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taskeng.exe pupup windows - Need help!!


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In the past we saw popups with command prompt Taskeng.exe.  The popups quickly disappeared before we could do a screen capture.  MalwareBytes and Windows Defender were not able to catch anything.  We re-configured the laptop by reverting the Windows 7 operating system back to the mfg state, and then re-added software apps that we own,  We also loaded data from a back up copy. We then upgraded the os to Windows 10.  It was fine for a while until a few days ago, we saw malicious website protection messages from Malwarebyte, and outbound traffic to a known malicious domain was blocked.  The taskeng popups came back just now.  Once again scan with MalwareBytes returned nothing.  What should I do now to eliminate the problem?

Here is the relevant log entries on the blocked traffic:

Detection, 12/4/2016 8:07 AM, SYSTEM, XXXXLAPTOP, Protection, Malicious Website Protection, Domain, 23.5.251.27, sv.symcd.com, 55593, Outbound, C:\Program Files (x86)\Dell\SupportAssistAgent\bin\SupportAssist.exe,
Detection, 12/4/2016 8:07 AM, SYSTEM, XXXXLAPTOP, Protection, Malicious Website Protection, Domain, 23.5.251.27, sv.symcd.com, 55593, Outbound, C:\Program Files (x86)\Dell\SupportAssistAgent\bin\SupportAssist.exe,

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Right now, my biggest fear is the popups, which may be unrelated to the sv.symcd.com issue.  the taskeng problems we experienced before we reconfigured the laptop could go as far as disabling MalwareBytes.  Whatever was causing the taskeng.exe to open a command prompt window made our laptop performance progressively compromised.  I believe that we did not solve the problem by reconfiguring the laptop and upgrading the OS. Please let me know what sort of debugging tool I can use for the taskeng.exe problem.  Thanks!

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@Learner2016, I'm moving this topic to the General Windows PC Help section since your issue is with taskeng.exe.

With that being said, taskeng.exe is the Windows Task Scheduler Engine process. It's used by Windows to perform Scheduled Tasks. You can manage these items by going to Control Panel > System and Security > Administrative Tools > Task Scheduler. Alternatively, you can utilize tools like Microsoft Sysinternals Autoruns or FRST to review and manually manage scheduled tasks.

If you want to get really advanced and capture the full process activity of taskeng.exe, you can utilize tools like Microsoft Sysinternals Process Monitor or Process Explorer. You could even use Task manager to show you the command line for a process but you have to manually add that column.

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This link bellow seems to address issues that I am experiencing.  It suggests I remove taskeng.exe manually, and that I download plumbytes to removed unwanted adwares and such. Is this something that MalwareBytes would recommend? or if you have similar tools that I can down load?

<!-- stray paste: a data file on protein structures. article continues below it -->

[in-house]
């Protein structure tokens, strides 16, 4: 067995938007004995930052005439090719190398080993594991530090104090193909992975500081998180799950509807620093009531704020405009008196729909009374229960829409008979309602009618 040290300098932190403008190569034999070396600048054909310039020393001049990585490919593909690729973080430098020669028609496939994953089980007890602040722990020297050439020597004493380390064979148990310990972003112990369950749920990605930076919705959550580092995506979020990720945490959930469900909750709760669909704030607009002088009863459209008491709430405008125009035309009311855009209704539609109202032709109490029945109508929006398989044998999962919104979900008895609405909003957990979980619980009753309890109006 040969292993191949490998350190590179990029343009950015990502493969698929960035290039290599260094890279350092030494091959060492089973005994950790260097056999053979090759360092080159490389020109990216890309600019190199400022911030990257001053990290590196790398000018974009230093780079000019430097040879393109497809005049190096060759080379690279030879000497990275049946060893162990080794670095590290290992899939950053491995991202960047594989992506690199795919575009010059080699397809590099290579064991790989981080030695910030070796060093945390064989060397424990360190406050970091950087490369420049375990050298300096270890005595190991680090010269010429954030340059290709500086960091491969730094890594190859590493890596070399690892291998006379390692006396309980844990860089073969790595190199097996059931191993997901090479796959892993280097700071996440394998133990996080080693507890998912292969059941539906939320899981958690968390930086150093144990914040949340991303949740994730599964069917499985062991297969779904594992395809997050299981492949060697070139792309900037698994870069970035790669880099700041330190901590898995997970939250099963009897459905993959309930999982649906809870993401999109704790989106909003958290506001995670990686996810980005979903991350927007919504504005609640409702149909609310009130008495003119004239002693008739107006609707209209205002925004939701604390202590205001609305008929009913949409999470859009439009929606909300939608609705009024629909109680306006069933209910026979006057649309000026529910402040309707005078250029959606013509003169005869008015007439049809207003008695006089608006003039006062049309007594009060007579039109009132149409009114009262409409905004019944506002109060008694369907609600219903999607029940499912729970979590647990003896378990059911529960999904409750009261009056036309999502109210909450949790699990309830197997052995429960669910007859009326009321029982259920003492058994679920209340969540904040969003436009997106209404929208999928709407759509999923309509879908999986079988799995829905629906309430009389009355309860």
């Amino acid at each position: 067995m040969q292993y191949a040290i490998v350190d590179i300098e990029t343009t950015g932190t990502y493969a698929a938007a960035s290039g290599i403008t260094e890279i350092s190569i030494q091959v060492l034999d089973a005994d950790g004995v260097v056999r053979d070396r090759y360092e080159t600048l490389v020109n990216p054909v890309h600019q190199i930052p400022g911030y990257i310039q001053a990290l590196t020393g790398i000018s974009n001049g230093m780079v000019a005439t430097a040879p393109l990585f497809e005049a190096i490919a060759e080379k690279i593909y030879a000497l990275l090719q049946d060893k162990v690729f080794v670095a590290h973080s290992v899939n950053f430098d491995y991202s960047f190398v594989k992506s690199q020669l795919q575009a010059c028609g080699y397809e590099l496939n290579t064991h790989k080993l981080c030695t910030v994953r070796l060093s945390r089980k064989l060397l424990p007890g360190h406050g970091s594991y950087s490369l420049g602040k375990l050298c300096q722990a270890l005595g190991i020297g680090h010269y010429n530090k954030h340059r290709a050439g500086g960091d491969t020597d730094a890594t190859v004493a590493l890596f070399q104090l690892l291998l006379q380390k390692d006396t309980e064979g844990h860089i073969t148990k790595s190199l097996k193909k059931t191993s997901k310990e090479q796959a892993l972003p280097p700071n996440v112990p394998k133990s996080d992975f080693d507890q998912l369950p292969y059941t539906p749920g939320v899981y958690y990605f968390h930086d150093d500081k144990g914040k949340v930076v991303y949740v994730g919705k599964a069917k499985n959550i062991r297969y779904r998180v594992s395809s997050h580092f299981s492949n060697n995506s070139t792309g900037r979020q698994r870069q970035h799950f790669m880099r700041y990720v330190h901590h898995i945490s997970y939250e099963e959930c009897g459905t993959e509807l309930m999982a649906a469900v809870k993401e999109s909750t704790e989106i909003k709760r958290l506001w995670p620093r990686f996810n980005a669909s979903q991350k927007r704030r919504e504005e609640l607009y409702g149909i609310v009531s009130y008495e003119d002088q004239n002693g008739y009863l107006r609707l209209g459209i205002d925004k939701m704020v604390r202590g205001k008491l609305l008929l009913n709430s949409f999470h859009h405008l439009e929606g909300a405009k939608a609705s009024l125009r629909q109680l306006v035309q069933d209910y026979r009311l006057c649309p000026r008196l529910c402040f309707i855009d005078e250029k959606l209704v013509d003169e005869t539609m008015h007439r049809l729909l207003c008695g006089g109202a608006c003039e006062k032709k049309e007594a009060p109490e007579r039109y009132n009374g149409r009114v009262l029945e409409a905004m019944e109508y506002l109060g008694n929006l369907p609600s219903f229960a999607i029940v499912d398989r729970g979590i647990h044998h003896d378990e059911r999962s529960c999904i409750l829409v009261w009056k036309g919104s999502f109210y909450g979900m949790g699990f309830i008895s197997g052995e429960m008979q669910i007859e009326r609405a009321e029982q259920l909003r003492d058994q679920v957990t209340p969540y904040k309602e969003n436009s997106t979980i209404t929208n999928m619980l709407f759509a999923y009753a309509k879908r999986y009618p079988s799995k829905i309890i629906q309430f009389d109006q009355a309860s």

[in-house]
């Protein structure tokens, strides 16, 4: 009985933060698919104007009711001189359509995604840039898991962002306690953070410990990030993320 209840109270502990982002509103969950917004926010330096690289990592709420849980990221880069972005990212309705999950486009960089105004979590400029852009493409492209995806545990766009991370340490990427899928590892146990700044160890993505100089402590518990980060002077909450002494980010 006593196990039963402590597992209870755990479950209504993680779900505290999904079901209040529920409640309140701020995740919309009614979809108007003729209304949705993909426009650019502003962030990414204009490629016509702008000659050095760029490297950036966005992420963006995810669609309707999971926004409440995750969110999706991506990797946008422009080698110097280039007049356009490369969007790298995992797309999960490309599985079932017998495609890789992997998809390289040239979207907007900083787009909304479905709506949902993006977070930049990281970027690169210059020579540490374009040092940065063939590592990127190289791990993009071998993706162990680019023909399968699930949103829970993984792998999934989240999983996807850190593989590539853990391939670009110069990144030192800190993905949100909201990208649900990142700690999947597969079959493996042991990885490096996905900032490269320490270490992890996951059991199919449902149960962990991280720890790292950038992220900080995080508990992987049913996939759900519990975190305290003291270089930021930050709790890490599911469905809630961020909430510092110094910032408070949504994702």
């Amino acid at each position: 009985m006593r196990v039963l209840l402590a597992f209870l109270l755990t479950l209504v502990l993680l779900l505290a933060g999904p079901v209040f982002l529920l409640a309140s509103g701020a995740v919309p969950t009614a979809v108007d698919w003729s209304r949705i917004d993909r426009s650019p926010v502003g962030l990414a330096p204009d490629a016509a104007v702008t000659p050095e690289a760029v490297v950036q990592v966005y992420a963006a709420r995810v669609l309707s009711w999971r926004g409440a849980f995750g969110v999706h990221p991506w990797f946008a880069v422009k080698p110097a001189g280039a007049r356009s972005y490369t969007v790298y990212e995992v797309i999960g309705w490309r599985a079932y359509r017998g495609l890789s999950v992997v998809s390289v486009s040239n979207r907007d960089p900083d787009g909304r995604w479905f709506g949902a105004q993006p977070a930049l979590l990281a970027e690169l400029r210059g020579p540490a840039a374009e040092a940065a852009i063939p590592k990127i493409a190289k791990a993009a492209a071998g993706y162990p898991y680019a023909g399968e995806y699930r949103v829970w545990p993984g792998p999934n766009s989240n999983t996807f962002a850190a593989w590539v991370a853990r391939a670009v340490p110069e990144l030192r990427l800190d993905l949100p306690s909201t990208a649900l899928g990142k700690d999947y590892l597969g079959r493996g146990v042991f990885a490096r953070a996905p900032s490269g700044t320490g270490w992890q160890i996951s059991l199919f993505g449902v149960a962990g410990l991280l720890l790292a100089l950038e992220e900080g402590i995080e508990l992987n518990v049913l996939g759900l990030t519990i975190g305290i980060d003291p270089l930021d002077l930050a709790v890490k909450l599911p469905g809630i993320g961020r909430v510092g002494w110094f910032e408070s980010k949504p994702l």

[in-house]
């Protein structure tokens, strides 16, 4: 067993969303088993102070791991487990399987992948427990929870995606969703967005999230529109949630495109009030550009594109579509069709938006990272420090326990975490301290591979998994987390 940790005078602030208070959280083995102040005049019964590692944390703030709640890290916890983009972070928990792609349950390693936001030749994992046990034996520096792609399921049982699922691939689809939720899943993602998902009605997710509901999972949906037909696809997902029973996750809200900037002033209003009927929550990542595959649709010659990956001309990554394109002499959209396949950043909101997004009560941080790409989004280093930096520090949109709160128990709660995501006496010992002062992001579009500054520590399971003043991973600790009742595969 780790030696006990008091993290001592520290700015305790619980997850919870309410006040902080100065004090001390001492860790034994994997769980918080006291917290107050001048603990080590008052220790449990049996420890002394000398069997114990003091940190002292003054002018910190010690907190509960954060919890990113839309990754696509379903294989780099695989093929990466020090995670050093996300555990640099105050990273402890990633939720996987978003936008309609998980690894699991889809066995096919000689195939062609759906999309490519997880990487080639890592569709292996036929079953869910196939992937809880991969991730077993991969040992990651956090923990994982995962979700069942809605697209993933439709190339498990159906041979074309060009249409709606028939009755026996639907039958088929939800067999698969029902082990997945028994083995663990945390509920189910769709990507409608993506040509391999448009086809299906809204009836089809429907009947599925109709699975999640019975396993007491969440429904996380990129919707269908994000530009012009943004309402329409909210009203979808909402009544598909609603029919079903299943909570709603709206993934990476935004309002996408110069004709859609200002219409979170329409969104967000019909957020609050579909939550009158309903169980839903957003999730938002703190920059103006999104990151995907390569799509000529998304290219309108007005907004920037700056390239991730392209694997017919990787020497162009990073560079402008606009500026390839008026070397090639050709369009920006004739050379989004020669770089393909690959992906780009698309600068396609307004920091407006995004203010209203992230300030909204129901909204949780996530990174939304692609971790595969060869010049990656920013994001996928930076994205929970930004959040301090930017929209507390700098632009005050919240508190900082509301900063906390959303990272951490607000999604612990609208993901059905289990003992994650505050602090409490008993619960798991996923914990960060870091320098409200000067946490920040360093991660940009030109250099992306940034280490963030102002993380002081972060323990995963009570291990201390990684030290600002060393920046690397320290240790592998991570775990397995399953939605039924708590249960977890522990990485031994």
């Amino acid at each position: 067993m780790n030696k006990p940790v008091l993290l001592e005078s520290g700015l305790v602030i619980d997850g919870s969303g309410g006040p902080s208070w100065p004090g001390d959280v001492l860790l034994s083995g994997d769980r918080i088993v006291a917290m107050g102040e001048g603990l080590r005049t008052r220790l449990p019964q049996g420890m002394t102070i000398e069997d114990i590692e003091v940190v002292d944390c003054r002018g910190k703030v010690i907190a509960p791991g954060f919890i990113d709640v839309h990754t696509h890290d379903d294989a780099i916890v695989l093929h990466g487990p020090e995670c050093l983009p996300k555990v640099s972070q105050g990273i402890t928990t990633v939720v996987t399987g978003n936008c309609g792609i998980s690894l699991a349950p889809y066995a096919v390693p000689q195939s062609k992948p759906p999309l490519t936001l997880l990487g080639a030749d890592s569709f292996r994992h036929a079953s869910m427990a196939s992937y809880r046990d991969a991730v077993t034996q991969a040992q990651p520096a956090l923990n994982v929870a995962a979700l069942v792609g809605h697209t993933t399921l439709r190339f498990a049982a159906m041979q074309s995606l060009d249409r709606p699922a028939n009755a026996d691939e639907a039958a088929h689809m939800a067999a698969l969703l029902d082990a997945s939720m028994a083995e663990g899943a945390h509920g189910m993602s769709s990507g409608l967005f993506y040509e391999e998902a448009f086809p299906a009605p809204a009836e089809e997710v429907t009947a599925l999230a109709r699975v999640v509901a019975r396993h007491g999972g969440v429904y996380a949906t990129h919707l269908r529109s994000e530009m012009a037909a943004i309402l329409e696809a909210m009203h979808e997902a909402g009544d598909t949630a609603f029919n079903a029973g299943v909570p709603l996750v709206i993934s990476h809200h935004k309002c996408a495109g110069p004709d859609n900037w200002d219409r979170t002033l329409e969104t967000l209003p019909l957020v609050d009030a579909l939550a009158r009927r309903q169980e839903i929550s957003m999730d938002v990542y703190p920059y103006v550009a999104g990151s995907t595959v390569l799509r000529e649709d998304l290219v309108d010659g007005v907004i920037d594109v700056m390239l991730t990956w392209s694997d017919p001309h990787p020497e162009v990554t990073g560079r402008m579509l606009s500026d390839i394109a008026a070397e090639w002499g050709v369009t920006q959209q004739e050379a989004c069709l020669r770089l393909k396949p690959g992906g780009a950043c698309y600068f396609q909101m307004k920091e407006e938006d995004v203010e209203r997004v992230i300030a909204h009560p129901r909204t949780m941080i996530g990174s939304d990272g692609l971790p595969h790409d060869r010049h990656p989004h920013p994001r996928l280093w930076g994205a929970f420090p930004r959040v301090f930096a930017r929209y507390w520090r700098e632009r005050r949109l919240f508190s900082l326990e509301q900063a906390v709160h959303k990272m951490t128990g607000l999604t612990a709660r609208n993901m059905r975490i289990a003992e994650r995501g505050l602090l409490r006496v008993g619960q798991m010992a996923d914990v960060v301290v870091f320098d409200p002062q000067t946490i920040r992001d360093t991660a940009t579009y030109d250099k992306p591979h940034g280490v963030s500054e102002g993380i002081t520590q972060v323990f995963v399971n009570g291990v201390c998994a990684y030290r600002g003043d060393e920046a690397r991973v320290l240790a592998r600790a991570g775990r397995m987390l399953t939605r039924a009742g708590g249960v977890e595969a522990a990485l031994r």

http://blog.removevirusnow.org/taskeng-exe-removal/

 

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6 hours ago, Learner2016 said:

This link bellow seems to address issues that I am experiencing.  It suggests I remove taskeng.exe manually, and that I download plumbytes to removed unwanted adwares and such. Is this something that MalwareBytes would recommend? or if you have similar tools that I can down load?

http://blog.removevirusnow.org/taskeng-exe-removal/

The link is actually not correct nor legitimate information on your issue. It is worded in a way to confuse and scare users in to using the software that is advertised on that site. It's technically an online version of a tech support scam. I would not follow it's advice at all.

With that being said, please read my original response again. To recap, taskeng.exe is a legitamte system file that lives in c:\windows\system32. It's what is formally known as the Windows Task Scheduler Engine process. It's used by Windows to perform Scheduled Tasks. You can manage these items by going to Control Panel > System and Security > Administrative Tools > Task Scheduler.

If you want a second set of eyes on things, I recommend posting a FRST log and a saved Autoruns file. Directions are included below to help you out.

Creating FRST Logs:

Please download the Farbar Recovery Scan Tool and save it to your desktop.

Note: You need to run the version compatible with your system. You can check here if you're not sure if your computer is 32-bit or 64-bit

  • Double-click to run it. When the tool opens, click Yes to disclaimer.
  • Press the Scan button.
  • It will make a log (FRST.txt) in the same directory the tool is run. Please attach it to your reply.
  • The first time the tool is run, it also makes another log (Addition.txt). If you've, run the tool before you need to place a check mark here.
  • Please attach the Additions.txt log to your reply as well.

Create an Autoruns Log:

  • Please download Sysinternals Autoruns from here.
  • Save Autoruns.exe to your desktop and double-click it to run it.
  • Once it starts, please press the Esc key on your keyboard.
  • Now that scanning is stopped, click on the Options button at the top of the program and select Verify Code Signatures
  • Once that's done press the F5 key on your keyboard, this will start the scan again, this time let it finish.
  • When it's finished, please click on the File button at the top of the program and select Save and save the Autoruns.arn file to your desktop and close Autoruns.
  • Right click on the Autoruns.arn file on your desktop and hover your mouse over Send To and select Compressed (zipped) Folder
  • Attach the Autoruns.zip folder you just created to your next reply

 

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